Preserving Cold Brew Quality with Pressure  

Let’s face it — what’s the point of keeping cold brew safe if the taste turns blah? Thankfully HPP’s crushing force selectively destroys only fragile cells, leaving flavor, nutrition, and shelf-life intact.

From the very first pressure-treated samples to the last at 90 days, zero significant dips emerged across quality measures. That included:

  • Solids
  • Acidity 
  • Color
  • Antioxidants
  • Overall visual and sensory profiles

Storage temperature, however, did impact some markers. After 2 months at room temperature:

  • pH dropped in both regular and HPP cold brew
  • Acidity and color variation increased 
  • But HPP batches changed less overall

Despite slight shifts over time, all cold brew remained within accepted flavor thresholds.

Added Insurance for Food Safety

With demand for cold brew still rising, HPP offers coffee companies an almost fool-proof processing backup. Protecting against rare outbreak risks proves essential in the world of food and beverage. In fact, from 2018-2019 Canadian researchers detected concerning aerobic microbes in 1 in 4 commercial cold brew samples. No actual pathogens turned up at that time. Even so, why leave safety to chance when HPP nips any hazard in the bud?

Satisfying Cold Brew Cravings Long-Term

No one welcomes a shortened shelf-life cutting precious cold brew enjoyment short. With HPP in their arsenal, coffee shops could confidently offer larger-format cold brew options. We’re talking ultra-refreshing growler fills and ready-to-drink (RTD) multipacks with staying power. So next time the fridge light reveals that stubborn half-full mug, don’t despair. Now you can brew, and more importantly drink, easily knowing each batch stays safe and scrumptious for seasons on end. Simply seek out HPP-treated offerings whenever possible. Your tastebuds will thank you the next day...and 90 days later.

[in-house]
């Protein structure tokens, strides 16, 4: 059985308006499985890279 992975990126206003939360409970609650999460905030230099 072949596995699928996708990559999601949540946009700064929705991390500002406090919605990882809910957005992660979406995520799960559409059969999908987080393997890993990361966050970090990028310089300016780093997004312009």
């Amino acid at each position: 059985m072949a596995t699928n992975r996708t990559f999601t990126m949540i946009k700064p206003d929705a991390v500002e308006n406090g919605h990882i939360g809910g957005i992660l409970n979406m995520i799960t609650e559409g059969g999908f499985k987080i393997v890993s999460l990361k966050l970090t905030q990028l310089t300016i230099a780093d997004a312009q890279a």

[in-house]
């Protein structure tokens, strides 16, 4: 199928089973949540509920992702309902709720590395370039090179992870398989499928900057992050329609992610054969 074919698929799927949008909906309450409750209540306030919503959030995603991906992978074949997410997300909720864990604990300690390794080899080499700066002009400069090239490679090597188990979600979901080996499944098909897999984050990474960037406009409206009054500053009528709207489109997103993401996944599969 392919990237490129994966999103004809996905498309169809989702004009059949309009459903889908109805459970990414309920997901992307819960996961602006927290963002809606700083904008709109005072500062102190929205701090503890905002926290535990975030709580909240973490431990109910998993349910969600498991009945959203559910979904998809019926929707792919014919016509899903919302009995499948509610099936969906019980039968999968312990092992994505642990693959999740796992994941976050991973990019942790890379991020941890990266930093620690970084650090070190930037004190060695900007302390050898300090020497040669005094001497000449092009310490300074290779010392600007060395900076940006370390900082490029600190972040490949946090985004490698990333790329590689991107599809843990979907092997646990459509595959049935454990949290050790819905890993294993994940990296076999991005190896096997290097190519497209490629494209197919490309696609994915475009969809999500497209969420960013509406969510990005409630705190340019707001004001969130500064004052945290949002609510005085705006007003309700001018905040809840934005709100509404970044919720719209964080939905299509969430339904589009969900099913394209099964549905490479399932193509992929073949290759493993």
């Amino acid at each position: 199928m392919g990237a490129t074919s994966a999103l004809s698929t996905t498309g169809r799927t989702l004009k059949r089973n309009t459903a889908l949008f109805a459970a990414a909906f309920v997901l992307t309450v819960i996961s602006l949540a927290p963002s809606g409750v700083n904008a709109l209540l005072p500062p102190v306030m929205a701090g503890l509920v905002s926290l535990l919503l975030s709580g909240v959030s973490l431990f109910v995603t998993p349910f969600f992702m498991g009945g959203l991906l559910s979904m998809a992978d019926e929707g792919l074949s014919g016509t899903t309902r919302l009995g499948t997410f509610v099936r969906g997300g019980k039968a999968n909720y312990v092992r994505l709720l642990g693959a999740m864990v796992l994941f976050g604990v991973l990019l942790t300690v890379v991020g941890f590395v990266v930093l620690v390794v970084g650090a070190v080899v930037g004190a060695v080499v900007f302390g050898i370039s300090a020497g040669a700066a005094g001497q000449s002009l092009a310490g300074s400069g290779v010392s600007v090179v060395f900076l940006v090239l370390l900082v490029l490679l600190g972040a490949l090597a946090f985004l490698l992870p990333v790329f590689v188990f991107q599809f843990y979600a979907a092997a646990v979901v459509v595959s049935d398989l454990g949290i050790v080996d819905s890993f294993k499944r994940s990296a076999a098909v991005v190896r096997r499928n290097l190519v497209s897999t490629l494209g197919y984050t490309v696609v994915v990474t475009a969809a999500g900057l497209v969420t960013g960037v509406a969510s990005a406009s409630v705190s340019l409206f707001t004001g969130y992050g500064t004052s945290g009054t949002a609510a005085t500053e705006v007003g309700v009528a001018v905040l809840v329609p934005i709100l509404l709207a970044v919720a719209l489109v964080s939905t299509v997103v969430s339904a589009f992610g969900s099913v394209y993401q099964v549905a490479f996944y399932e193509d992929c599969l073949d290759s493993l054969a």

Using extreme water pressure (HPP) to treat cold brew coffee killed pathogens like E. coli and preserved quality better than untreated coffee stored over 90 days. HPP provides a way to improve safety and shelf-life without high heat.

Frequently Asked Questions

Q: What is high-pressure processing (HPP)?

A: HPP uses extreme water pressure, up to 87,000 PSI, instead of heat to kill bacteria, viruses, molds, and other pathogens in foods and beverages.

Q: How was HPP used on cold brew coffee in the study?  

A: The cold brew underwent 600 MPa pressure (87,000 PSI) for 3 minutes at 16-36°F.

Q: What happened to pathogens in untreated vs. HPP cold brew coffee?

A: HPP eliminated E. coli, Listeria, and Salmonella. In untreated coffee, they declined over 90 days but survived for weeks.  

Q: How did HPP impact the quality and flavor of cold brew coffee?

A: No significant negative changes occurred. Acidity, antioxidants, appearance, and taste remained stable while HPP still ensured safety.

Q: What changes did they observe in untreated cold brew over time? 

A: After 60+ days at room temperature, untreated coffee had slightly more acidity, color change, and antioxidant increase compared to HPP coffee. But all stayed within quality thresholds.

Q: Why is HPP useful for cold brew coffee production?

A: It gives near complete pathogen kill without altering the product's sensory qualities. This allows reliable scaling to larger formats and enhanced food safety.

Leave a comment

Please note, comments need to be approved before they are published.